Back to more conventional vehicles: Trehor Bassett's box van took second place. "Restrained hut effective", was how Harris described it. "Well drawn and a good choice of colours" was Deery's reaction.
After winning a commendation in Class One, Lynx Express moved up a place to get third prize in Class Two where in this case bigger definitely meant better.
The unusual design of a cream cracker box breaking out of the side of a truck earned The Jacobs Bakery a commendation, although our judges were divided over whether it finally carried it off. "You've got two different planes working
against each other, but the perspective is interesting," said Green.
The recently launched Parcel Force logo also grabbed a commendation for the Royal Mail. "Very powerful," said Jones. "It's managed to create a new feeling for the company without detracting from the traditional pillar box red on the vehicle. It's still a Royal Mail truck."
Some liveries that don't get prizes do at least get noticed. Christie-Tyler's rigid got a lukewarm reception in terms of overall design, but it rates a mention in terms of safety because the use of reflective lettering ensures that it is clearly visible at night. Maybe more operators should follow its lead.
For sheer nerve the entry from Swansea's The Brickyard can't be ignored. Almost as one the judges drew a sharp intake of breath in admiration, but it was tempered by a feeling that while it gave a vibrant impression, there were too many elements on it fighting against each other.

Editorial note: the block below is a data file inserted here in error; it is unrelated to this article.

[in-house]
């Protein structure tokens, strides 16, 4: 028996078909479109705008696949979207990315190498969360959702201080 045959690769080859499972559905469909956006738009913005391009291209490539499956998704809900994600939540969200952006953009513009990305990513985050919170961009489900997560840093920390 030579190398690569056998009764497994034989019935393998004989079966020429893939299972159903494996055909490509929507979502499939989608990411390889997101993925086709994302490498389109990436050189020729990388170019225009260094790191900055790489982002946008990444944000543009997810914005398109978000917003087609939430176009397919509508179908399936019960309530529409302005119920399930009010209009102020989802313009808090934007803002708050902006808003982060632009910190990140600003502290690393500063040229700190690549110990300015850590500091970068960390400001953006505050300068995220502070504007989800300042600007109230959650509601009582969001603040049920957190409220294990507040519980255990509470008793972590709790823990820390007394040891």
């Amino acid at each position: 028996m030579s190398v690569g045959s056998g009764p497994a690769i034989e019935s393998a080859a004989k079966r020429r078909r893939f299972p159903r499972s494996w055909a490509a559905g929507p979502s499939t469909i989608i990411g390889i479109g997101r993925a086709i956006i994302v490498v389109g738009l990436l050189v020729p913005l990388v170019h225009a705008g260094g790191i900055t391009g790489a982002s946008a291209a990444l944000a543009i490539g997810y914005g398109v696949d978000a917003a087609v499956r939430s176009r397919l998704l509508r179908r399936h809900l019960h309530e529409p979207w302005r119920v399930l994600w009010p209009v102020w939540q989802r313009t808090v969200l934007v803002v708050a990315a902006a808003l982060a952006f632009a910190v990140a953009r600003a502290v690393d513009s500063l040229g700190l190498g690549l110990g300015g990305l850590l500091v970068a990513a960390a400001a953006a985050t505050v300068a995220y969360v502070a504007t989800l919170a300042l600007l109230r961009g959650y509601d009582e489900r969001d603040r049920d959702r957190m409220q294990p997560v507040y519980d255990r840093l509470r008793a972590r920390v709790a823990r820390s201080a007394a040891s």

Vehicles over 17 tonnes GVW
After several attempts at running out a winner Lynx Express must have wondered whether it was worth entering. But it was definitely third time lucky for the NFC company. None of the judges were left in any doubt that what had worked well lower down the weight range finally took off on an artic. Some concerns were expressed about the implications of painting a truck black — not least in terms of seeing it at night — but that didn't detract
from the unanimous verdict: "If the side stripe was reflective then that would make it 110%," said Weatherley.
In second place Royal Mail Parcel Force proved that anything Lynx could do, it could do too. Jones was adamant that the Parcel Force logo gained greater impact when it was spread across a 12m semitrailer.
Not many people would have thought of entering a mixer in a livery competition. Topmix did and once again proved that it wasn't what you entered but what you did with it that counted. "It looks like somebody enjoyed doing it," said Green.